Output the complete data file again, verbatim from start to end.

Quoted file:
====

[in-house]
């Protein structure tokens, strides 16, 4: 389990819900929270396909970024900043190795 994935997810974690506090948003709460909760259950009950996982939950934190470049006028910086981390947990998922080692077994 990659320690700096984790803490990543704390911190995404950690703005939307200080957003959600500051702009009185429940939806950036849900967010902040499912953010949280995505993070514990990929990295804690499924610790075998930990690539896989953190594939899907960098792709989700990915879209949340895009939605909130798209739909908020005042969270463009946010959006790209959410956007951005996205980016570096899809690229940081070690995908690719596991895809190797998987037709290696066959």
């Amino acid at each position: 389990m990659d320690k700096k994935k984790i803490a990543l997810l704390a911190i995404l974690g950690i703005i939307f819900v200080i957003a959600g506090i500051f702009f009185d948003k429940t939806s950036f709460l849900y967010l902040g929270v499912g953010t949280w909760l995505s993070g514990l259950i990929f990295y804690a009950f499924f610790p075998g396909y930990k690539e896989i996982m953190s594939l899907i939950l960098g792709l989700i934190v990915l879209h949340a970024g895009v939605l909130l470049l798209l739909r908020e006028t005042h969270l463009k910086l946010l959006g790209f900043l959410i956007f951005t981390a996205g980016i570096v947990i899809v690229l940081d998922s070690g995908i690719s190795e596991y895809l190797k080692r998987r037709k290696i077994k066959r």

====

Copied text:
[in-house]
């Protein structure tokens, strides 16, 4: 389990819900929270396909970024900043190795 994935997810974690506090948003709460909760259950009950996982939950934190470049006028910086981390947990998922080692077994 990659320690700096984790803490990543704390911190995404950690703005939307200080957003959600500051702009009185429940939806950036849900967010902040499912953010949280995505993070514990990929990295804690499924610790075998930990690539896989953190594939899907960098792709989700990915879209949340895009939605909130798209739909908020005042969270463009946010959006790209959410956007951005996205980016570096899809690229940081070690995908690719596991895809190797998987037709290696066959």
């Amino acid at each position: 389990m990659d320690k700096k994935k984790i803490a990543l997810l704390a911190i995404l974690g950690i703005i939307f819900v200080i957003a959600g506090i500051f702009f009185d948003k429940t939806s950036f709460l849900y967010l902040g929270v499912g953010t949280w909760l995505s993070g514990l259950i990929f990295y804690a009950f499924f610790p075998g396909y930990k690539e896989i996982m953190s594939l899907i939950l960098g792709l989700i934190v990915l879209h949340a970024g895009v939605l909130l470049l798209l739909r908020e006028t005042h969270l463009k910086l946010l959006g790209f900043l959410i956007f951005t981390a996205g980016i570096v947990i899809v690229l940081d998922s070690g995908i690719s190795e596991y895809l190797k080692r998987r037709k290696i077994k066959r």